You can explain this in everyday life as well. When you pull out a cookbook to learn a new recipe, do you explain to your watching child what you’re doing? When you watch some YouTube videos about exercise or blogging or whatever, do you explain to your child you’re trying to learn something new?

delight in hobbiesChildren need to know that learning is something that happens ALL THE TIME, not just during “school hours”.

And mom, just because you don’t have time to take a college course or sign up for an intensive study doesn’t mean you’re not learning. Seize your minutes! Make some goals and then work on those goals a bit at a time.

Here’s a secret: there is time in the day to do what you want to do, if you don’t waste time doing things that you don’t really want to do but find yourself doing anyway. (Checking your facebook? Watching Netflix for uncounted hours? I don’t know what your time wasters are but I bet you do.)

If there’s something that you love to do (a hobby, an interest outside your family), your children probably need to see you doing that thing. And if there’s a subject you’re interested in (a particular era of History, a sport, a branch of Science, etc.), your children need to see you learning and enjoying that subject.

Let’s help our children understand that knowledge and skill come from effort and practice, not innate talent or an arbitrary age.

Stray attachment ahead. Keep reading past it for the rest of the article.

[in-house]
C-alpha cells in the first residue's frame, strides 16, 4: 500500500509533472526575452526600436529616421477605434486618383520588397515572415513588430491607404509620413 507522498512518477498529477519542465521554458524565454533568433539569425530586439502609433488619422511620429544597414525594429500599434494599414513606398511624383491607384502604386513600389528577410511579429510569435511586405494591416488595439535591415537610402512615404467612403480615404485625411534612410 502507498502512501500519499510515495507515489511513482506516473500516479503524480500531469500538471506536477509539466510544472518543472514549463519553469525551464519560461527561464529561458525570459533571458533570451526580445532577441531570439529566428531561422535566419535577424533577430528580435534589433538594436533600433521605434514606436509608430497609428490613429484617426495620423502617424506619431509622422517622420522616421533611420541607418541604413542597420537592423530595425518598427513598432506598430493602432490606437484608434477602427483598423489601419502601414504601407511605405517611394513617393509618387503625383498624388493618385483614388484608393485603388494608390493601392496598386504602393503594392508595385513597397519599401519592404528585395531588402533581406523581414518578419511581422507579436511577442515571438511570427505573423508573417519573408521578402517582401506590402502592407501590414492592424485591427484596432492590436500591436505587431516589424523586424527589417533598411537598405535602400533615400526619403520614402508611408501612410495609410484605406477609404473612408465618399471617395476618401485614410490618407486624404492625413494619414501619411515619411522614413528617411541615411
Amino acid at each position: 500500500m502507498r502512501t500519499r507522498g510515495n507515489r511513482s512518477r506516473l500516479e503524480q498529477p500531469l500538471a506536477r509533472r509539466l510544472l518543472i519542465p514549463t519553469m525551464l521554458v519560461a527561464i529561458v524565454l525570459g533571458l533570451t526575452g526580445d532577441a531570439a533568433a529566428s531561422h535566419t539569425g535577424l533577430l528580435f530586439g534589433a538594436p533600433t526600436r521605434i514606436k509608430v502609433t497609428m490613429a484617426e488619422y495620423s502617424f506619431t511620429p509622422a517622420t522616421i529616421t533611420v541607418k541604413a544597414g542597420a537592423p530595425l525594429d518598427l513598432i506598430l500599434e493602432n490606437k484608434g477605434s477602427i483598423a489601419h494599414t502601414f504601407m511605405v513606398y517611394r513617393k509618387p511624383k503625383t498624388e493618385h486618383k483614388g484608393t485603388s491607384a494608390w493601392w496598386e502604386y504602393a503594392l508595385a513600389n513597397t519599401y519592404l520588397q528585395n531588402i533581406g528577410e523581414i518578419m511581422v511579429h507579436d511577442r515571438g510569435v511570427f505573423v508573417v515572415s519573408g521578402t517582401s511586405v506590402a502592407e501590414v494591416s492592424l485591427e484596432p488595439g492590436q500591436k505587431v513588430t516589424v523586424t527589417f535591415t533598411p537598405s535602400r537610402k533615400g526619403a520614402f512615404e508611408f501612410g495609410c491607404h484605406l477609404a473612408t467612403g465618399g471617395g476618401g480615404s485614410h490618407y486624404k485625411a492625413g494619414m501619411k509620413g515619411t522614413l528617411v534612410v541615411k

We have to demonstrate delight in learning in two ways:

1.) In what we’re learning ourselves

2.) In what we’re asking them to learn.

If your child asks, “But WHY do we have to do this?” and you don’t have a better reason than, “Because everyone else says we have to,” then you are in trouble. KNOW YOUR WHY. (Yes, even for Math. I’m preaching to myself here.)

delight in musicDelight in what my children are learning

I want my children to know that we have chosen to homeschool because I delight in them and in what they’re learning.

What interests them interests me (even Minecraft – sigh. Or ballet. Or whatever.) What they’re curious about, I want to be curious about. I want to help them explore this amazing world we inhabit. I want to help History, ancient and modern, come alive for them. I want them to see the amazing connections all around us (for example, how Latin is all around us in our vocabulary and Science and at the zoo, etc.).

I’m not saying that only homeschool parents delight in their children and I hope my non-homeschooling friends understand that. I’m just saying that I want my children to know that one reason our family has chosen this method is that their dad and I enjoy the time we spend with them. We choose to spend 24/7, 365 with them because we LIKE them and the learning process.

Obviously, that’s not the only reason we homeschool, but it is one reason.

Delight in learning isn’t about “fun”